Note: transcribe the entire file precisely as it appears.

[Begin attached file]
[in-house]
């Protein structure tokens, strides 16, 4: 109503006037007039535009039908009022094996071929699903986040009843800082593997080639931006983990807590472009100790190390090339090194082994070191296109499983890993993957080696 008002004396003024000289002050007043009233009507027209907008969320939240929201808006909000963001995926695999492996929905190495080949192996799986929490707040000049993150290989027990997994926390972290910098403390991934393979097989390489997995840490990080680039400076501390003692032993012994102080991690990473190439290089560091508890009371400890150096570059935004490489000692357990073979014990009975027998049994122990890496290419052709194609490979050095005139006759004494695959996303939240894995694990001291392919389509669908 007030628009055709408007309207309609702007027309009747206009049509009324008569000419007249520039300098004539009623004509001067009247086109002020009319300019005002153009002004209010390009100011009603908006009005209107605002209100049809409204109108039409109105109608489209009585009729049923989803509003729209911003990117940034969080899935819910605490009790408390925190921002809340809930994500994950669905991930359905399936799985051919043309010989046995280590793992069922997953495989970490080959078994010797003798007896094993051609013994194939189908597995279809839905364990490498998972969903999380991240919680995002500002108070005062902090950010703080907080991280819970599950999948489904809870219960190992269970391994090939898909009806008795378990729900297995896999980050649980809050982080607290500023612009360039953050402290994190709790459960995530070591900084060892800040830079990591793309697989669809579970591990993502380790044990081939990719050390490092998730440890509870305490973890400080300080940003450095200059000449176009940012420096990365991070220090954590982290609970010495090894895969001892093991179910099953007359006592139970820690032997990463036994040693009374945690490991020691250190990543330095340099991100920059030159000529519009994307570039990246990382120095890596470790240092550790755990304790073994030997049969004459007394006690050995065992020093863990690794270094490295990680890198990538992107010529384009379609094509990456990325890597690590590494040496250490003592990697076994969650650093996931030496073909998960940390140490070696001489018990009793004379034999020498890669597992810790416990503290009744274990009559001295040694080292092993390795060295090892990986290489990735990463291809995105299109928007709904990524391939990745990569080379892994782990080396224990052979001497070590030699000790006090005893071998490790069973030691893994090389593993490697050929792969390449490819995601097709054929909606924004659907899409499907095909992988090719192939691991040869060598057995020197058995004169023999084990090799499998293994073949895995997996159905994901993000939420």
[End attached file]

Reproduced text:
[in-house]
């Protein structure tokens, strides 16, 4: 109503006037007039535009039908009022094996071929699903986040009843800082593997080639931006983990807590472009100790190390090339090194082994070191296109499983890993993957080696 008002004396003024000289002050007043009233009507027209907008969320939240929201808006909000963001995926695999492996929905190495080949192996799986929490707040000049993150290989027990997994926390972290910098403390991934393979097989390489997995840490990080680039400076501390003692032993012994102080991690990473190439290089560091508890009371400890150096570059935004490489000692357990073979014990009975027998049994122990890496290419052709194609490979050095005139006759004494695959996303939240894995694990001291392919389509669908 007030628009055709408007309207309609702007027309009747206009049509009324008569000419007249520039300098004539009623004509001067009247086109002020009319300019005002153009002004209010390009100011009603908006009005209107605002209100049809409204109108039409109105109608489209009585009729049923989803509003729209911003990117940034969080899935819910605490009790408390925190921002809340809930994500994950669905991930359905399936799985051919043309010989046995280590793992069922997953495989970490080959078994010797003798007896094993051609013994194939189908597995279809839905364990490498998972969903999380991240919680995002500002108070005062902090950010703080907080991280819970599950999948489904809870219960190992269970391994090939898909009806008795378990729900297995896999980050649980809050982080607290500023612009360039953050402290994190709790459960995530070591900084060892800040830079990591793309697989669809579970591990993502380790044990081939990719050390490092998730440890509870305490973890400080300080940003450095200059000449176009940012420096990365991070220090954590982290609970010495090894895969001892093991179910099953007359006592139970820690032997990463036994040693009374945690490991020691250190990543330095340099991100920059030159000529519009994307570039990246990382120095890596470790240092550790755990304790073994030997049969004459007394006690050995065992020093863990690794270094490295990680890198990538992107010529384009379609094509990456990325890597690590590494040496250490003592990697076994969650650093996931030496073909998960940390140490070696001489018990009793004379034999020498890669597992810790416990503290009744274990009559001295040694080292092993390795060295090892990986290489990735990463291809995105299109928007709904990524391939990745990569080379892994782990080396224990052979001497070590030699000790006090005893071998490790069973030691893994090389593993490697050929792969390449490819995601097709054929909606924004659907899409499907095909992988090719192939691991040869060598057995020197058995004169023999084990090799499998293994073949895995997996159905994901993000939420």